Dhe largest army in Europe is at war. the Ukraine has to defend itself against superior forces, Russia has – at least on paper – an army about four times larger than the attacked country. If you don't look at the total number of soldiers, but at individual unit types, the Russian advantage is often even clearer. Ukraine has been defending itself for more than six months, even though some saw the end as early as February. How long can the country muster enough soldiers for the grueling battle?
"The strength of the Ukrainian army is often underestimated," says Wolfgang Richter, former colonel. D. of the Bundeswehr, who researches military issues for the Science and Politics Foundation. He reminds that the peacetime strength of the Ukrainian active armed forces 250,000 if you include the National Guard, which, unlike the armed forces, is formally subordinate to Ukraine's Interior Ministry. "Ukraine has the second strongest army in Europe," says Richter.
On top of that, the Ukrainian President Volodymyr Zelenskyy - unlike Vladimir Putin in Russia - ordered general mobilization immediately after the invasion began in February. This means that the Ukrainian armed forces can draw on up to 900,000 reservists, even if they can only be made combat-ready one by one.
Troop strength is not only written on paper (anymore).
Versus Russia volunteers from abroad are also fighting, the number of which cannot be determined specifically. Many civilians from within Germany have also voluntarily made themselves available for the local territorial defense. This, in turn, allows the Army and National Guard to leave posts farther from the front lines and deploy a large proportion of professional soldiers in combat.
It is crucial that the Ukrainian troop numbers are not just on paper, but actually hold the fort at the front. That was different in 2014 when the Russian attack on the Donbass. "At that time only 6,000 of around 180,000 soldiers in Ukraine were fighting, some defected to the Russians and separatists," says Wolfgang Richter. "The resistance was mainly provided by volunteer battalions."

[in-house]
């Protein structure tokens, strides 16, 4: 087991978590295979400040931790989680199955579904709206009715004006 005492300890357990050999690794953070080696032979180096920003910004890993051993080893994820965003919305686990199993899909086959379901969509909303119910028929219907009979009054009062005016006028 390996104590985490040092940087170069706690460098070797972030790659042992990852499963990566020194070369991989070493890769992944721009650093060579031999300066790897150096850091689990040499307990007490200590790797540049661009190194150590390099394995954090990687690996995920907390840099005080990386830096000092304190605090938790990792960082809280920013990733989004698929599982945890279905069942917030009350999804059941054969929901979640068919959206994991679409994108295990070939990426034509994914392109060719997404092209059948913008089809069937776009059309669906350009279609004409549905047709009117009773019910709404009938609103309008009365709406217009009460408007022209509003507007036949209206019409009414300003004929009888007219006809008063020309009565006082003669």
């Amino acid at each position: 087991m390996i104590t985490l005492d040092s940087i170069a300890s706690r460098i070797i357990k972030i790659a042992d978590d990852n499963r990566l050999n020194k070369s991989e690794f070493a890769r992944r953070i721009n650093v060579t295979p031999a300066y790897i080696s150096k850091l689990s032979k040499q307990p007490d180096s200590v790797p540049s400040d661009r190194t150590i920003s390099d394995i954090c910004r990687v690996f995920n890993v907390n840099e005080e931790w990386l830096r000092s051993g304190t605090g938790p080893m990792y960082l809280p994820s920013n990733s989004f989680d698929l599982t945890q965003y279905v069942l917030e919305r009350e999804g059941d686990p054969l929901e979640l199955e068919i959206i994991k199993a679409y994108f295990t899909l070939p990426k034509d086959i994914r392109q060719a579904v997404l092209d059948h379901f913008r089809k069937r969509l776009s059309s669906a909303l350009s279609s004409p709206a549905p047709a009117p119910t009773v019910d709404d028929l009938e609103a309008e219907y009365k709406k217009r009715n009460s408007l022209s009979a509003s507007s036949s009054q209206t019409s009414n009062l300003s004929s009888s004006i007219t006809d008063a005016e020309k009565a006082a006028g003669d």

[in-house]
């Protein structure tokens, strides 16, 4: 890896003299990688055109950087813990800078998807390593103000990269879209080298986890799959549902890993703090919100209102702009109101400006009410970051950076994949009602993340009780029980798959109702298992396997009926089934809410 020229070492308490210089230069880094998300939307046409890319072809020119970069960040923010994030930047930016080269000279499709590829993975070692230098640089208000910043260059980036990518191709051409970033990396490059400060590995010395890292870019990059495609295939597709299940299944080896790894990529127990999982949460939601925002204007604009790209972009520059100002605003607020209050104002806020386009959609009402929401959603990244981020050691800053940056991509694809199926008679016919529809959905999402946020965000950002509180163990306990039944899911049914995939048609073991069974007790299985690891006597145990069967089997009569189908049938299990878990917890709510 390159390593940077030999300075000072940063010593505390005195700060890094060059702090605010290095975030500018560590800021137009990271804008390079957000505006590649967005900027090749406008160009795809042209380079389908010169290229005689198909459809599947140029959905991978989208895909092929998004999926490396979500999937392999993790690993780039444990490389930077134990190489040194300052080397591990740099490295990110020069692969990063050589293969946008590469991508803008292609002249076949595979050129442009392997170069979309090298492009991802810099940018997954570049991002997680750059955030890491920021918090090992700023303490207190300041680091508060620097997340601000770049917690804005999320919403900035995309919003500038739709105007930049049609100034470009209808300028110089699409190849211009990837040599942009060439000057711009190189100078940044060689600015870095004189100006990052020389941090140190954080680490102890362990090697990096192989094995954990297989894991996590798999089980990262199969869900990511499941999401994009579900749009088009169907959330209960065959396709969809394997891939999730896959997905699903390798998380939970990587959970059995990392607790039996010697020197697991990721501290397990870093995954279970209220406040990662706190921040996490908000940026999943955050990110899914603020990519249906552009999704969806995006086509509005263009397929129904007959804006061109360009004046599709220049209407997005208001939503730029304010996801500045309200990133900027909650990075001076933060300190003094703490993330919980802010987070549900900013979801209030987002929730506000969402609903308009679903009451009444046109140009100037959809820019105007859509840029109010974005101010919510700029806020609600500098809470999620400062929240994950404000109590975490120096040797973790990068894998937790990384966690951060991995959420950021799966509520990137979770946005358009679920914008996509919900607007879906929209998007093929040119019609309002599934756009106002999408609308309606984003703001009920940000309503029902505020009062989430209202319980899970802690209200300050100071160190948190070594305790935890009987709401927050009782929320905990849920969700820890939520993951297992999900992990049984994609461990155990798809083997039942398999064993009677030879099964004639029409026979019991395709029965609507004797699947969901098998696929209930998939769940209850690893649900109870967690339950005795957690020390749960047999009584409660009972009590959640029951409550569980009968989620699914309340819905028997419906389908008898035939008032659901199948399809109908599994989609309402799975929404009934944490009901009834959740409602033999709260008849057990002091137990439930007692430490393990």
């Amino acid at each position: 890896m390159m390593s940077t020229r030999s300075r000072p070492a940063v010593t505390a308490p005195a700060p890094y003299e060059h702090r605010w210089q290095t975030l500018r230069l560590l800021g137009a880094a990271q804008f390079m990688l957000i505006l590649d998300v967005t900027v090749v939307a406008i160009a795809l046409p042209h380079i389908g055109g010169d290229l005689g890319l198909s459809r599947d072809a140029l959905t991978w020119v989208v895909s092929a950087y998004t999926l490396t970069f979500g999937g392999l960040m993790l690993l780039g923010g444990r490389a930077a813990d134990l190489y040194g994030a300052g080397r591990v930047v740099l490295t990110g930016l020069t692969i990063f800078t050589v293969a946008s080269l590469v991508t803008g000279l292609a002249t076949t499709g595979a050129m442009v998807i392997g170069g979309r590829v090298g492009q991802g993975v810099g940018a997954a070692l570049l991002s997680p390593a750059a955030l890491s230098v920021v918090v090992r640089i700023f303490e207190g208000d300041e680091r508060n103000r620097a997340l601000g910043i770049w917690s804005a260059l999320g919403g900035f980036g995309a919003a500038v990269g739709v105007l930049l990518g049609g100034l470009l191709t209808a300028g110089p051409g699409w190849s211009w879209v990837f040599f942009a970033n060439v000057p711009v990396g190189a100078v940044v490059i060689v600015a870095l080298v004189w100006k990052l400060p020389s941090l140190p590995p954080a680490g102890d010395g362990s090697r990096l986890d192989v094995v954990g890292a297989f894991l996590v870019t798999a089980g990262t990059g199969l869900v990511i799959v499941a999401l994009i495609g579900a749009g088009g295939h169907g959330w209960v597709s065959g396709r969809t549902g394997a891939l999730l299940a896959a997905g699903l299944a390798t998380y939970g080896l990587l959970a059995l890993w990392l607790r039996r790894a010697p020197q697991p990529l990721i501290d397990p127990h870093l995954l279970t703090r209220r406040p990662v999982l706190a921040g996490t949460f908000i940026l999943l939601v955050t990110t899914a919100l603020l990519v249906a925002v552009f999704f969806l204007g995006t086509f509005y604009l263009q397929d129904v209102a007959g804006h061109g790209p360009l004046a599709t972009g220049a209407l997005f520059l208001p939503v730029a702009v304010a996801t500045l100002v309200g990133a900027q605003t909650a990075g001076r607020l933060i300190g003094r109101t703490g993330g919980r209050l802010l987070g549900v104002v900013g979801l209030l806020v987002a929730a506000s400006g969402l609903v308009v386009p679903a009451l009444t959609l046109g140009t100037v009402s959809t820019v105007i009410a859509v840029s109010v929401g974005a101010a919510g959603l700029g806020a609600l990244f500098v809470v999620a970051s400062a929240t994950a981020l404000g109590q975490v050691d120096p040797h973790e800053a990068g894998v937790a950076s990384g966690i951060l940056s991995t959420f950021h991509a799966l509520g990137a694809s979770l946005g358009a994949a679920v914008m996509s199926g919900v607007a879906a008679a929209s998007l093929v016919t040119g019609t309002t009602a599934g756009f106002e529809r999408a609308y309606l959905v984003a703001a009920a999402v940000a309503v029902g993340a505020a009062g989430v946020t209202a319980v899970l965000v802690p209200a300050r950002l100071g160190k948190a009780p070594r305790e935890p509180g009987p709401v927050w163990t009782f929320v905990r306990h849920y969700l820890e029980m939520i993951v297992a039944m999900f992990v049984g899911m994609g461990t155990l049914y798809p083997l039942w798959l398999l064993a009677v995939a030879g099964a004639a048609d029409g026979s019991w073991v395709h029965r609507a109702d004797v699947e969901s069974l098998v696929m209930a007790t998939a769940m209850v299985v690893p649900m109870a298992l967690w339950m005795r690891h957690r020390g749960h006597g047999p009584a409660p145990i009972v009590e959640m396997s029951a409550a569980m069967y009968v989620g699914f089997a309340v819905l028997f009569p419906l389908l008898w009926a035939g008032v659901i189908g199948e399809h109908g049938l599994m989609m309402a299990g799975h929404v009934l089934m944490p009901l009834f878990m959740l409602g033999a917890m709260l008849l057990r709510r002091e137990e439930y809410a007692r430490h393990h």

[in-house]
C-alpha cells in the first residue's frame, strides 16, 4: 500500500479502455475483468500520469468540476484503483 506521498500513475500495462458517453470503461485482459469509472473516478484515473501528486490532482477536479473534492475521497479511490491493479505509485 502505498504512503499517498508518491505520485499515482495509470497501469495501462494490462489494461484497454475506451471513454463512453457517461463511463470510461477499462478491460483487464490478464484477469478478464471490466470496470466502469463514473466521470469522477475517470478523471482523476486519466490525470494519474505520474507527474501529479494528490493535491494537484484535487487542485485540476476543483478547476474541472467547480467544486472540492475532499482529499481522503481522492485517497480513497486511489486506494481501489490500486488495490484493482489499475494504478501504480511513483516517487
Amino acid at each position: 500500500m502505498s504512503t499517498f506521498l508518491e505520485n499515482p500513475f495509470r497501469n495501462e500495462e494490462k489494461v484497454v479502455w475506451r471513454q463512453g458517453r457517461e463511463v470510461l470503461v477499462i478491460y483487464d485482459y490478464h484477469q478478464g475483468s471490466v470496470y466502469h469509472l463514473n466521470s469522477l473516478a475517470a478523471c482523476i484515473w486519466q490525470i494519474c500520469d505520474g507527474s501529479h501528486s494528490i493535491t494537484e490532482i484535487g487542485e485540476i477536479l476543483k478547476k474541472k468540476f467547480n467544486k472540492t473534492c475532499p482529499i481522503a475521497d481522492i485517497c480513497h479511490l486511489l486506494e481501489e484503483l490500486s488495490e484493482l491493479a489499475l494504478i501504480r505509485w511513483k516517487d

It's different this time - a front of the current length could not be held with volunteers either. Ukraine's ability to halt the Russian advance and recapture some areas has resulted in casualties on both sides. Richter estimates the number of fallen Ukrainians at around 12,000 so far. “In addition, there are three times as many wounded.” Many of them will not return to the front in the foreseeable future.
Breaks in use thanks to rotation
Reservists are ready to replace them, many of whom have already gained war experience in years of trench warfare in the Donbass. It also helps Ukraine that the west of the country is now largely spared from Russian attacks. There, in the West Command, the supply of troops is being prepared for deployment.
Even though Ukraine has recently succeeded in recapturing major forces in the east of the country, a large part of the front in the south of the country has not moved, or only slightly, for months. Russians and Ukrainians face each other in a battle of attrition. Ukraine has established a balance of power that in many places allows it to give its own troops breaks by rotating them.
That boosts morale, which is already high - even after more than half a year of war - and also helps to mobilize reservists, reports Julia Friedrich, a researcher at the Global Public Policy Institute: "There are anecdotes that some in Odessa on the beach were recruited. Elsewhere, there are queues in front of the recruitment offices.”
For Friedrich, who lived in Kyiv herself until February, it is remarkable how much support the army receives from Ukrainian society. Donations, but also food cooked on site, help the army persevere. "These people are also contributing to the fight," says Friedrich, who doesn't expect Ukrainian morale to collapse anytime soon. “Ukraine must hold its ground if it does not want to live under Russian occupation. And the country has seen what that means.”
Ukraine can also count on international support when it comes to manpower (which, according to Friedrich, also consists of 5,000 women at the front). The UK government alone has promised to train several thousand soldiers. Wolfgang Richter and Julia Friedrich agree that Ukraine will not lack personnel in this war – even if it will last for a long time. According to Richter, the challenge will be to be able to create a majority for the liberation of the occupied areas in contested areas.
And Ukraine is struggling with a shortage, says Richter: "The shortage of ammunition is becoming a problem. The Ukraine needs several 100,000 rounds of ammunition for a large number of different calibers that it is currently using.” However, the country is not in a position to produce it itself, and the West is not yet pursuing mass production either. At some point the warehouses will be empty. Then the following applies: "Logistics is the limiting resource."